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Environmental Science and Pollution Research

, Volume 25, Issue 23, pp 22420–22428 | Cite as

The interface interaction behavior between E. coli and two kinds of fibrous minerals

  • Qunwei Dai
  • Linbao Han
  • Jianjun Deng
  • Yulian Zhao
  • Zheng Dang
  • Daoyong Tan
  • Faqin Dong
Interface Effect of Ultrafine Mineral Particles and Microorganisms
  • 188 Downloads

Abstract

In the present, studies of interaction between human normal flora and fibrous mineral are still lacking. Batch experiments were performed to deal with the interaction of Escherichia coli and two fibrous minerals (brucite and palygorskite), and the interface and liquid phase characteristics in the short-term interaction processes were discussed. The bacterial concentrations, the remnant glucose (GLU), pyruvic acid, and the activity of β-galactosidase and six elements were measured, and the results show that the promoting effect of brucite on the growth of E. coli was more significant than that of palygorskite. FTIR and XRD analysis results also confirmed E. coli has obviously dissolved on brucite and damage effect on palygorskite silicon structure. SEM results show that the interfacial contact degree between E. coli cells and brucite fibers was higher than that of palygorskite. These may be due to the zeta potential difference between E. coli and palygorskite was 14.57–22.37 mV, while it of brucite was 44.04–64.24 mV. The elements dissolving of two fibrous minerals not only increased regularly to liquid EC but also had a good buffer effect to the decrease of liquid pH. Studies of short-term interaction between E. coli and brucite and palygorskite can help to understand the effect of fibrous minerals on microeubiosis of human normal flora and the contribution of microbial behaviors on the fibrous minerals weathering in the natural environment.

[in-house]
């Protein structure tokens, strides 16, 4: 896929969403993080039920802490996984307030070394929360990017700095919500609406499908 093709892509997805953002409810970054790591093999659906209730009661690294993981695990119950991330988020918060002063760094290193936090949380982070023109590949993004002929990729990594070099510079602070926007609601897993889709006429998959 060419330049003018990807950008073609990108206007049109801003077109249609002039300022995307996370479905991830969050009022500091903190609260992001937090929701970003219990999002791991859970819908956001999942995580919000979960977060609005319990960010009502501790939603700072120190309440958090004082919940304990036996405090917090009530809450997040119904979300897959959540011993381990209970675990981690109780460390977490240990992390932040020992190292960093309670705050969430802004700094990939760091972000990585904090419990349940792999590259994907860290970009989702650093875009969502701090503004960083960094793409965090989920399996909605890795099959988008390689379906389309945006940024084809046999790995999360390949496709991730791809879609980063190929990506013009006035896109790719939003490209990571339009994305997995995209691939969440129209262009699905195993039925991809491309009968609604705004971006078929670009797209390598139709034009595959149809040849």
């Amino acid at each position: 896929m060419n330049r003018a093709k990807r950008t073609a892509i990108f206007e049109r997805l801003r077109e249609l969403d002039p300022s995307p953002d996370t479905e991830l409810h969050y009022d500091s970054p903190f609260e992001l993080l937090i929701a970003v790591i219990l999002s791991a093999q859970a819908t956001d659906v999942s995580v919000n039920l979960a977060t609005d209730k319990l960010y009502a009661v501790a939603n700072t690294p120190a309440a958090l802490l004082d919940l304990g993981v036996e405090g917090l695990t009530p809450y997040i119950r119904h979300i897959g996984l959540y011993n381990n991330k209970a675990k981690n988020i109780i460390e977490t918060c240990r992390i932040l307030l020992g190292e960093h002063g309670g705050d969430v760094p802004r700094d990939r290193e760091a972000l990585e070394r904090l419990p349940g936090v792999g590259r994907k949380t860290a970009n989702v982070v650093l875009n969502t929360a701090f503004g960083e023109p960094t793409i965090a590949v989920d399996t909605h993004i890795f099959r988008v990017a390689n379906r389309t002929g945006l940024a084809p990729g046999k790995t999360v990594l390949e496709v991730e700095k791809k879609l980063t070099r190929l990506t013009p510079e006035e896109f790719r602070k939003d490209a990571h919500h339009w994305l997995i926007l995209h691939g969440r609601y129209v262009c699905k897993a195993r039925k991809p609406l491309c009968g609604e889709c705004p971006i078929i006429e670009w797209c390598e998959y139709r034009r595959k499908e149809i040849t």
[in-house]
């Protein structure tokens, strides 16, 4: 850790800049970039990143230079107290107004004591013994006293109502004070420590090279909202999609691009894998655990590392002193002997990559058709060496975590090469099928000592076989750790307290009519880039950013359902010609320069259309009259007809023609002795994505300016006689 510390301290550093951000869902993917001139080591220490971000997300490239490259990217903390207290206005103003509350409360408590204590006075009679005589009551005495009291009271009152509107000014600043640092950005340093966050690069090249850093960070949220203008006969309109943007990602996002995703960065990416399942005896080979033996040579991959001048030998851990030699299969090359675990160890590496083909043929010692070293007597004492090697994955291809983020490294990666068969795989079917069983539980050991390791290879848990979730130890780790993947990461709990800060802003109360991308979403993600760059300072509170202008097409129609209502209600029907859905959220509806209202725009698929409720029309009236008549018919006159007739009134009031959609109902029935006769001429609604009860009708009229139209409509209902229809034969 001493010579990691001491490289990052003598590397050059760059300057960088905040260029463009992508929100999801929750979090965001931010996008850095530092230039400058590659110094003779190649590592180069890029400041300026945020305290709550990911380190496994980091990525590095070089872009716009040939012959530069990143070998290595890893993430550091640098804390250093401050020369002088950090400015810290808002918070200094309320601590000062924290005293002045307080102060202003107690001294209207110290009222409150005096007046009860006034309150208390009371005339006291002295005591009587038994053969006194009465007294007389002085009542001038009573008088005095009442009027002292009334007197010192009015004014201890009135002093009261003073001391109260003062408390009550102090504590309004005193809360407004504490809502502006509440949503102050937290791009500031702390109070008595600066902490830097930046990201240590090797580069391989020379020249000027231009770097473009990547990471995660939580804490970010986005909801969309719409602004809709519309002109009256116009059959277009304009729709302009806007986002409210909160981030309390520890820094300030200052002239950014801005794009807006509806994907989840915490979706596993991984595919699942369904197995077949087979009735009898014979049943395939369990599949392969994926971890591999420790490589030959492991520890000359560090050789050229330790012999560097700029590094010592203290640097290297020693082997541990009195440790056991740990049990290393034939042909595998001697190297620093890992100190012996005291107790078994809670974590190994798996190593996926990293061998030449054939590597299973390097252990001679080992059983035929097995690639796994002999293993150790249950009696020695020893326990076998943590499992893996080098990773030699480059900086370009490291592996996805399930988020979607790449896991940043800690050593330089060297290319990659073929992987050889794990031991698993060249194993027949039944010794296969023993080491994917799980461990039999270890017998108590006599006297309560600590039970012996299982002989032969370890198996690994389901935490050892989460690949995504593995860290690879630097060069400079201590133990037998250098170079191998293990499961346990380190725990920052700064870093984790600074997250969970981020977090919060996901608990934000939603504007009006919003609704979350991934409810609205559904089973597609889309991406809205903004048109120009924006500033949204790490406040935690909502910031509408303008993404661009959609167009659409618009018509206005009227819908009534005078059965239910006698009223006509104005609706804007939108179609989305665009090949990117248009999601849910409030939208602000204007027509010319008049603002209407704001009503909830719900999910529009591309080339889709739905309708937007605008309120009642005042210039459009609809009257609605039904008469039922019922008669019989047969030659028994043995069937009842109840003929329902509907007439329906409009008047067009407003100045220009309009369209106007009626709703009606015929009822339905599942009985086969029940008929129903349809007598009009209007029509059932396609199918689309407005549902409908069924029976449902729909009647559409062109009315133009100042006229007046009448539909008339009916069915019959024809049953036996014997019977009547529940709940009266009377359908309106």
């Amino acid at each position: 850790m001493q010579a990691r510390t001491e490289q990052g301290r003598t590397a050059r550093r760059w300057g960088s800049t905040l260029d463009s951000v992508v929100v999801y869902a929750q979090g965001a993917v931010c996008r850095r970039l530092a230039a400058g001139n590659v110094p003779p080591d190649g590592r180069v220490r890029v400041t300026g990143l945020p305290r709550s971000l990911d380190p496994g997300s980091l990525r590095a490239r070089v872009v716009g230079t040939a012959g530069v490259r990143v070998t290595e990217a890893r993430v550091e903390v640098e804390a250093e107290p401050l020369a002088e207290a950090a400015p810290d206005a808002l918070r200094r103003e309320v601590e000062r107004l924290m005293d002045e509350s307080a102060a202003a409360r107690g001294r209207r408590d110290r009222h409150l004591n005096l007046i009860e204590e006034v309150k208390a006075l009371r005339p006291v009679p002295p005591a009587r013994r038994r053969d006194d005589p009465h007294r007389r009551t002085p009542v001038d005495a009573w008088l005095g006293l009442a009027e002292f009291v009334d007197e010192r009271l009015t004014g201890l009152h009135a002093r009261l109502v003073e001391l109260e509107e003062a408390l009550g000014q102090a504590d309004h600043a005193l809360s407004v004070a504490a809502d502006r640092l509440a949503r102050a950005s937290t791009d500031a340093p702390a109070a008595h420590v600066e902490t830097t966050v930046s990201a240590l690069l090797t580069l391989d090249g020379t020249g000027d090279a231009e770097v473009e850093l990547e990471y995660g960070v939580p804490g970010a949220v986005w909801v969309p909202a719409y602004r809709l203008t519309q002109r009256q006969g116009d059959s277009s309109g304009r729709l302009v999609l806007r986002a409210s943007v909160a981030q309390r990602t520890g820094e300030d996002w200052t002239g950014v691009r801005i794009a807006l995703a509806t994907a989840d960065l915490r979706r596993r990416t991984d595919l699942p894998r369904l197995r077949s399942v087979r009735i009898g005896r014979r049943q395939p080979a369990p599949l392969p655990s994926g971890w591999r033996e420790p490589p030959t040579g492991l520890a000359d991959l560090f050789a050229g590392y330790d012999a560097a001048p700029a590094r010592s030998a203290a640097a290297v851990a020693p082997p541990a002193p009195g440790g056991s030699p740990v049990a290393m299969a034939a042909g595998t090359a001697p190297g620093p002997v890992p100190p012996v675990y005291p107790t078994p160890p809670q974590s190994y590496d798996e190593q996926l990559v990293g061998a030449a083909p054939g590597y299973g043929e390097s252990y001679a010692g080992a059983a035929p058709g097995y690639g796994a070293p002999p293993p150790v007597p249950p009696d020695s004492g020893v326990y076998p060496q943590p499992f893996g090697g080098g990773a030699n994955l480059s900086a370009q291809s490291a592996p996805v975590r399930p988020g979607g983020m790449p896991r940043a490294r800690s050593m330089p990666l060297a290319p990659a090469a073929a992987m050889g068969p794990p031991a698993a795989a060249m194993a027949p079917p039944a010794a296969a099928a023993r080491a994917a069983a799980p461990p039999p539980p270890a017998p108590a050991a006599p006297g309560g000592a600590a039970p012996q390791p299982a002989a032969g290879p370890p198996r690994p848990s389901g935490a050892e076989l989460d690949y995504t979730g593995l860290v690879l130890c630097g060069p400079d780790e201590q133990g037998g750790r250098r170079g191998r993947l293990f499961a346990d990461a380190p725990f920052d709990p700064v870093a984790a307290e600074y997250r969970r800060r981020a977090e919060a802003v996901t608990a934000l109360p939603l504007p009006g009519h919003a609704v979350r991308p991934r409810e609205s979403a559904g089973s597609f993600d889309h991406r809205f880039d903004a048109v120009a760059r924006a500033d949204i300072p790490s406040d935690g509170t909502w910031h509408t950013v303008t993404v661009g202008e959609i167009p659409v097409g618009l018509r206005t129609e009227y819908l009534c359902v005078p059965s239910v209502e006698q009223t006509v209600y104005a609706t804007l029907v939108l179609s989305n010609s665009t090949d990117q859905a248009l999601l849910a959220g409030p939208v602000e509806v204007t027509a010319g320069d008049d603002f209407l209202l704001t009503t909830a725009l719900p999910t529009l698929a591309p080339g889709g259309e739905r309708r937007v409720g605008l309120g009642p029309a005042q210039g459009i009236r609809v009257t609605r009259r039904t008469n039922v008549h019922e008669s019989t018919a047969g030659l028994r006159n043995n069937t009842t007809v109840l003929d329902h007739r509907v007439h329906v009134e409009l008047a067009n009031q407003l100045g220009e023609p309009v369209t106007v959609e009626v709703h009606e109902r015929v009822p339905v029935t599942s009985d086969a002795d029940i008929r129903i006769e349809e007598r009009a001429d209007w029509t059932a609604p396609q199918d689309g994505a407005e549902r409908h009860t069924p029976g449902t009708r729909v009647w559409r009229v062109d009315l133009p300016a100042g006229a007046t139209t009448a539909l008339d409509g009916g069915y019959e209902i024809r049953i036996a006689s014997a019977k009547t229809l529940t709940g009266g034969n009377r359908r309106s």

Keywords

Fibrous mineral Brucite Palygorskite E. coli Interaction 

Notes

Funding information

This work was financially supported by the National Natural Science Foundation of China (Nos. 41130746, 41472046) and the Natural Science Foundation of Southwest University of Science and Technology (12ZX7121).

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Copyright information

© Springer-Verlag GmbH Germany, part of Springer Nature 2017

Authors and Affiliations

  1. 1.Key Laboratory of Solid Waste Treatment and Resource Recycle, School of Environment and ResourcesSouthwest University of Science and TechnologyMianyangChina
  2. 2.The Fourth People’s Hospital of Mianyang CityMianyangChina

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